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Interpolating Bathymetric Data

Bathymetry is the underwater equivalent of hypsometry. Where topographic data are often generated by total station, scanner, or photogrammetry,bathymetric readings are frequently made by soundings. Early on soundings were made by means of a rope. Today soundings are frequently made via sonar or other wave based active remote sensing technique. In this lab, we will georeference a map, digitize a series of soundings, and convert these into a DEM. First we willgeoreference the map sheet to the correct coordinate system, then we will project it to Lat-Long WGS84, and check it against some reference data. From there we will create a new theme, digitize a set of soundings, and interpolate a DEM.

  1. From theclass data archive, obtain one of the five different maps that represent the bathymetry of Lake Titicaca. Obtain also, the file. You'll need to unzip this and the contents will serve as reference data to check the georeferencing.
  2. Start a new ArcGIS session and ensure that the layer frame's coordinate system is undefined.
  3. Add the bathymetric map to the TOC.
  4. Turn on the Georeferencing toolset.
  5. Ensure that the bathymetric map is the active layer.
  6. Click on the Add Control Points tool.
  7. Plan out what places will form ground control points. In this case, we will use areas where the graticule crosses.
  8. The map is in DMS and not DD. It will be necessary to convert DMS into DD, the FCC provides a webpage for making this calculation..
  9. For each GCP, calculate and note the correct DD expression of the coordinate pairs. It can be helpful to sketch this out beforehand.
  10. Left click on one of the GCPs, then immediately right click and select input X and Y.
  11. Enter in the correct Lat and Long pair (expressed as DD). Remember that both Lat and Long will have negative signs.
  12. Repeat the prior two steps for each of the four corners.
  13. Ensure that the georeferencign transformation is a first order polynomial.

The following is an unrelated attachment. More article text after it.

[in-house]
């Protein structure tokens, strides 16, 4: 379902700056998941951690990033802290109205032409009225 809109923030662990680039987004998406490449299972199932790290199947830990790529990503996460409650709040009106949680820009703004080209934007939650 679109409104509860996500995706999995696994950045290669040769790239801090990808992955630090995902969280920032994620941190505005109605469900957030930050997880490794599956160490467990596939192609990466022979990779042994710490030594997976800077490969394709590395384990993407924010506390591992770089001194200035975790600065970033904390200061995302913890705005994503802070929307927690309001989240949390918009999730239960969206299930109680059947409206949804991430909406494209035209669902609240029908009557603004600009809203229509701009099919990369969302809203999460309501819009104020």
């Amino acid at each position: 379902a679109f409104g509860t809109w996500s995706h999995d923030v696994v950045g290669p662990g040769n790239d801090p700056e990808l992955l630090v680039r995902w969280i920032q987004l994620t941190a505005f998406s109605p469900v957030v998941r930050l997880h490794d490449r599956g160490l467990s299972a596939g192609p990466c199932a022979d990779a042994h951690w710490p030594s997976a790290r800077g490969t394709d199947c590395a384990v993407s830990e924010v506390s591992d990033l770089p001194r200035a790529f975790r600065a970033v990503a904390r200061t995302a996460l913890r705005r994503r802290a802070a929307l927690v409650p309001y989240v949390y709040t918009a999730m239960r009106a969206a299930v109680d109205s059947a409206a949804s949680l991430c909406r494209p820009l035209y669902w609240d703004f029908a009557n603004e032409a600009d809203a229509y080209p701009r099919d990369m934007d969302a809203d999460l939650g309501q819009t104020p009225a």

14. Make note of the RMS for each of the four GCPs and for the georeferencing solution overall.
  15. After noting these values, rectify the image. I suggest saving the image as an Erdas Imagine format (*.img) or a geotiff.
  16. Once the image is georeferenced, define the projection using the define projection tool.
  17. Start by taking a look at the projection information in the lower right hand corner of the map.
  18. Inspecting this information may require some translation. Google translate may be helpful.
  19. Upon inspection, one will find that the data are mercator projected using the La Canoa provisional datum of 1966.
  20. When defining the projection, use the following: geographic coordinate system>South America>La Canoa.
  21. Next use the project raster tool to convert the data to WGS84.
  22. After doing this, use the labospr.shp file to check that the raster is with the instructor to ensure that the the data are properly projected.
  23. Now we are ready to begin making some bathymetry!
  24. Use ArcCatalog to create a new point shapefile, during the process of doing so define the projection as Lat Long WGS84.
  25. Add the new points shapefile into the map along with the lake boundary and the georeferenced and projected bathymetry map.
  26. Open up the attribute table of the points shapefile and add a field called "depth" and make the field type "double".
  27. Pick a section of the map, one "square" and start sparking points.
  28. Start editing, ensure that the points are the active layer, left click to spark a point.
  29. Use the attributes tool to keep open a dialogue box that can be used for coordinate input.

Here is a quote from the engineers without borders website:

"The 1:25000 topographic map by the Ecuador Geological Survey uses a Transverse Mercator projection, and the Provisional South American Datum of 1956, abbreviated PSAD56, sometimes referred to as La Canoa datum. La Canoa is a town in the jungles of Brazil. To me it looks like a place where the natives feed missionaries to the piranhas, but for some reason they used as the origin for this datum. This datum is used specifically in Ecuador, Venezuela, Peru, and Brazil. Why am I telling you all of this? Well, my buddies who went down on the assessment trip didn’t notice this and had trouble matching their waypoints with the published map. That is why we will use one and only one coordinate system (WGS84 Lat/Long) and vertical datum on this trip."

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